COASTE - Summer 2018

H ow I most remembers the Reverend Cartier J. Trumane is the enormous size of his hands. I was thirteen years old. We was livin in Tampa Florida then. The year was 1958. My Aunt Nattie come get us all the ways in Detroit in her station wagon after our flat burn down and we sleep in a shelter for a week. That was the last time I seen Detroit, never went back and I don’t ever wanna, on my knees lookin out that big back station wagon window, we was far away but you could still see the tall office buildings and thunder clouds hangin over the city like smolderin smoke. Aunt Nattie was a nurse at a VA hospital, that stands for Veteran Administration. She was older than Mama by two years and got a diploma from college. She the only person in our family ever go to college. Mama, she was smart as Aunt Nattie but she marry Daddy outta high school and went to work at the restaurant until, well, until Daddy got shot. I think that’s when Mama walk away from the church, it was Baptists, though I was so young I don’t remember really. Then came Roy, but he went to prison when he saved me by killin Oz, that been almost two years now, and thereafter is my guess whenMama stop believin in the Lord Jesus altogether, though at the time all I knowed was boozin and cryin and yellin at Ruthie’n me. I know today as a woman where that bitterness come from but as a chile, of course, you think it you. Thessalonians teaches we to always be thankful no matter what, that whatever come is God’s will for our life, so maybe in her heart Mama never had real, Holy Spirit faith cause she lose it so quick. What I ain’t ever understood however is why she lose her purpose. Weren’t me and Ruthie purpose? Aunt Nattie took us in. She had a extra bedroom in her house which was Isaiah’s, so I guess it weren’t extra really, cause Isaiah he hadda go sleep with baby Ephraim thereafter. I doubt today as an adult that Uncle Sewell was joyed at sharin his home with his sister-law and kids, but he never said nothin that I heared, and he always had a big hug for Ruthie’n me whenever we needed it,

which was often then as I recall. We all lived in their one story yella house on 28th Avenue and Lexington Street. It was a old neighborhood in the black part, long potholed streets lined with cinder block houses, pretty much every one dentical cept for what color, with little front yards that was mostly dirty white sand and clumps a that scraggly Florida grass or whatever it is. Some had flowers in the front, some bushes. A lot a them was dried up dead, like a desert. A few lucky houses had big old trees. The sidewalk was broken in many places, sometimes chunks was missin you could twist a ankle in. Most of all I remember it bein hot. It was summer when we come and it was hot in the days, white hot like to blind you, but when you felt it most of all was nighttime, when you tryin to sleep but the air don’t move, and there’s bodies sticky nexta you, like Mama and Ruthie and me was on this queen size mattress bought special for us. Sometimes I’d roll off and put my pillow on the floor, feel that cool floor on my sweaty skin and fall asleep right there, hard and uncomfortable as that floor was. That’s what I remember too, that cool. Our back yard had a chain link fence round it. Behind us live this tiny nasty black’n white little dog. We come out to play, that dog’d jump up and tear right after us, all ferocious nasty barkin like to eat you alive, till it run outta chain and snap! it head go back. At first I was afraid but then after I sees that it could only get so far, I’d brave up to that fence once in a while to see if it calm down once it got to know me. It never did. It was just mean. We had a little block patio with weeds growin between the blocks. Uncle Sewell had a barbecue grill that I recall he liked to stand over, I picture this large man lookin down into smoke. There was a old white picnic table that needed paint. Next to the patio was a little round yellow inflatable baby pool. Every mornin Aunt Nattie would step her bare foot down on one a them yellow inflatable sides, let the dirty water drain, rinse it clean with the hose and filler up again. There weren’t much room left when the four a us kids all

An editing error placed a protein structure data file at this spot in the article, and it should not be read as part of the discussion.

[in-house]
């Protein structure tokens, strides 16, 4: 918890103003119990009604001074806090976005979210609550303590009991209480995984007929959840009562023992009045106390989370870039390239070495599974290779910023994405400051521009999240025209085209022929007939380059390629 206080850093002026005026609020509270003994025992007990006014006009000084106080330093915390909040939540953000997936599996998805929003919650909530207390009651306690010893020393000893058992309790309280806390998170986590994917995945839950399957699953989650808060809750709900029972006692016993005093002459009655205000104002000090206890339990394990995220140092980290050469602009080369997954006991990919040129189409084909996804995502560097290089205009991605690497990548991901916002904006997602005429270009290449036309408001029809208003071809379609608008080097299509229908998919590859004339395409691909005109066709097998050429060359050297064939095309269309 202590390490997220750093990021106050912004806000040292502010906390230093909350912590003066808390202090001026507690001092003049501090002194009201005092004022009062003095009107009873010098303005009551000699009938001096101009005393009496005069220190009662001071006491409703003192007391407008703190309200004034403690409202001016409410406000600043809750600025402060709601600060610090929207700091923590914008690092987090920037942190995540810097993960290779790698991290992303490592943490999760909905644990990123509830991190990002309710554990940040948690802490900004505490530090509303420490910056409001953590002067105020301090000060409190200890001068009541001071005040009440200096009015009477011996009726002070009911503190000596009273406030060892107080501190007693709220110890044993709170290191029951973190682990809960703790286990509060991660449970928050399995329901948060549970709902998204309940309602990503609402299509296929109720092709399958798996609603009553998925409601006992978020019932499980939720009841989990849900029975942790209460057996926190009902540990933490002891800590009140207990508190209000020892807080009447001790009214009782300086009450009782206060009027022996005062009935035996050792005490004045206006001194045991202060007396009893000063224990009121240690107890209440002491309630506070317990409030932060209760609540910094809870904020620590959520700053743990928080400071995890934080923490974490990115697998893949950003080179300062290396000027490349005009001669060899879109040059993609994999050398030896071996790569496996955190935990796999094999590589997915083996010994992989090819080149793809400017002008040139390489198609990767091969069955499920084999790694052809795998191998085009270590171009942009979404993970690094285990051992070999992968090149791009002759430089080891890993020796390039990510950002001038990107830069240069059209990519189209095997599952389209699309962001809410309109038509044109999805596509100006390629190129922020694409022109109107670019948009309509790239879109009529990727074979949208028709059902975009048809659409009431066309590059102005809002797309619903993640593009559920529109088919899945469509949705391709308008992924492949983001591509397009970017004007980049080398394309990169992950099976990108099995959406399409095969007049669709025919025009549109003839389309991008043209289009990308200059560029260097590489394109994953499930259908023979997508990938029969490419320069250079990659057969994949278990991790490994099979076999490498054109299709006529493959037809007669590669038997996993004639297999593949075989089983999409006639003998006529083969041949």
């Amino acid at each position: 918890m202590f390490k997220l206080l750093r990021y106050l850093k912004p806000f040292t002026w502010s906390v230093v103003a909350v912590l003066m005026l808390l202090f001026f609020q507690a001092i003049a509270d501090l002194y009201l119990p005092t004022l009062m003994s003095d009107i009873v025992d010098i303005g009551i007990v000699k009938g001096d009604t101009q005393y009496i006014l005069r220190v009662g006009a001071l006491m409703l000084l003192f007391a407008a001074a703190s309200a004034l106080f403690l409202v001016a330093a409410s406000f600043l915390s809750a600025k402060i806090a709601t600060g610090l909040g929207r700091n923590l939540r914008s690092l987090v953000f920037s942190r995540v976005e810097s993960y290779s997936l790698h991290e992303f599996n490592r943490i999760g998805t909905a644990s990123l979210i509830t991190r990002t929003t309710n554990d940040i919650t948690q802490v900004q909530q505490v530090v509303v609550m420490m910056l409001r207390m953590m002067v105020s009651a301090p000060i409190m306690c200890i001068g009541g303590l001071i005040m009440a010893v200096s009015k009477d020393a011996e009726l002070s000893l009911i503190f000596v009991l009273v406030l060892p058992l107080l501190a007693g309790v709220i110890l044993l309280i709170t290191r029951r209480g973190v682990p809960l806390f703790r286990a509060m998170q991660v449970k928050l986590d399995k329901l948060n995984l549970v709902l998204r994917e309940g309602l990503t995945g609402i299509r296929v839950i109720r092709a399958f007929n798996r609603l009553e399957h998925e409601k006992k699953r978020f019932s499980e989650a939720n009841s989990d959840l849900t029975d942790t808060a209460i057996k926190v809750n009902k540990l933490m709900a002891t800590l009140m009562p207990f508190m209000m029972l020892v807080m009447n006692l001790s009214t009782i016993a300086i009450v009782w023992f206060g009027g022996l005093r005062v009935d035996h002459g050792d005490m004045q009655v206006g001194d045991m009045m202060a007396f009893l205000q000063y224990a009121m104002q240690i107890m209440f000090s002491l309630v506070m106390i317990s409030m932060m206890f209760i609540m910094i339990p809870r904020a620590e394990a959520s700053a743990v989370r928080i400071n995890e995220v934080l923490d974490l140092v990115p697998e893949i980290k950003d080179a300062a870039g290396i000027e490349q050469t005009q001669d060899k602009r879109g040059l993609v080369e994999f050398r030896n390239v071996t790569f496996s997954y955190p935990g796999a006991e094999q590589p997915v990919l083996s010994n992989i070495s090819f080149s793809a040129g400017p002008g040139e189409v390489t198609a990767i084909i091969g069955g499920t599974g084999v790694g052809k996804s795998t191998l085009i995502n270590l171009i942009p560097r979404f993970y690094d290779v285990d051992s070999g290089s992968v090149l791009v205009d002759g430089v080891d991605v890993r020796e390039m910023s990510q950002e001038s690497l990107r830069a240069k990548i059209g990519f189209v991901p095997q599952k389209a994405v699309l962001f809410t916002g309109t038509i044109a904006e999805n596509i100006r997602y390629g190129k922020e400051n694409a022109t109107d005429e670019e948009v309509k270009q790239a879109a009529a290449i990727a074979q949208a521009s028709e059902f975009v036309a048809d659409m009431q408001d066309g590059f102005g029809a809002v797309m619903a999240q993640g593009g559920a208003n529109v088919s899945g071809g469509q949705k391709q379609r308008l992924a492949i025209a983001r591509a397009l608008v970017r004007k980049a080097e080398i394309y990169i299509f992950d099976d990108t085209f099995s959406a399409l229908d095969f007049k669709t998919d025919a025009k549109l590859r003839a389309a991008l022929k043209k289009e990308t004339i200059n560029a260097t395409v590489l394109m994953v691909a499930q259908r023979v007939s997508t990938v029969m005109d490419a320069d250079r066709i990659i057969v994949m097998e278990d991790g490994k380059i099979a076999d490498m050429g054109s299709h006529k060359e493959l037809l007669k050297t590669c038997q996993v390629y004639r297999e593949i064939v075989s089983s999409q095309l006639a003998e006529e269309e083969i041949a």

got in that pool, but I remember it happy. Most of all I remember sittin in that warm water splashin with little Ephraim, the boy was always naked. Once in a while he’d poop an we all hadda get out, and Aunt Natttie’d hafta start over. Uncle Sewell worked at a Bentmann’s nearby on 14th Avenue, that’s a grocery store. He was a butcher. He went to work early cause he always be gone when I would wake up. Every afternoon the station wagon pull into the driveway, and just a few minutes later it be gone again, Aunt Nattie off in her ironed white uniform to the second shift at the hospital. Mama never got outta bed much them first weeks. I think she decided she just didn’t wanna get up no more, you could see it in her eyes, like there was nothin left inside. I knew it wasn’t the rum cause Aunt Nattie warn her when she pick us up in Detroit, right there in front of Salvation Army before we drive away, there’d be no more a that, and I knew it wasn’t whorin that was makin her tired cause Mama didn’t go out at night like she useta, leavin Ruthie an me alone in the flat. Of course there was Uncle Sewell now to keep an eye on all a us too, sittin in his recline chair in the front room listenin to this new kinda music that he liked so much on the black radio. Me bein the oldest, Uncle Sewell soon made me his helper girl. It was my task to put Ephraim down in his crib after Uncle Sewell pin his diaper, then I’d help him give Isaiah and Ruthie their bath. As they was only a year apart, Ruthie was eight then, they was pretty big to share a tub and mosta the water wound up on the floor. Every night Uncle Sewell would remind em to keep the water in, and every night after I put a towel to Ruthie I’d mop up that floor. Following they got underwear on before we’d all go into the boys’ room to say prayers, which would commence only when Isaiah finally settle down in his bed. I remember Uncle Sewell would pray for each a us by name, for angels to watch over us, Mama and Aunt Nattie too. Mama never heard those prayers. Every night when I walked Ruthie into our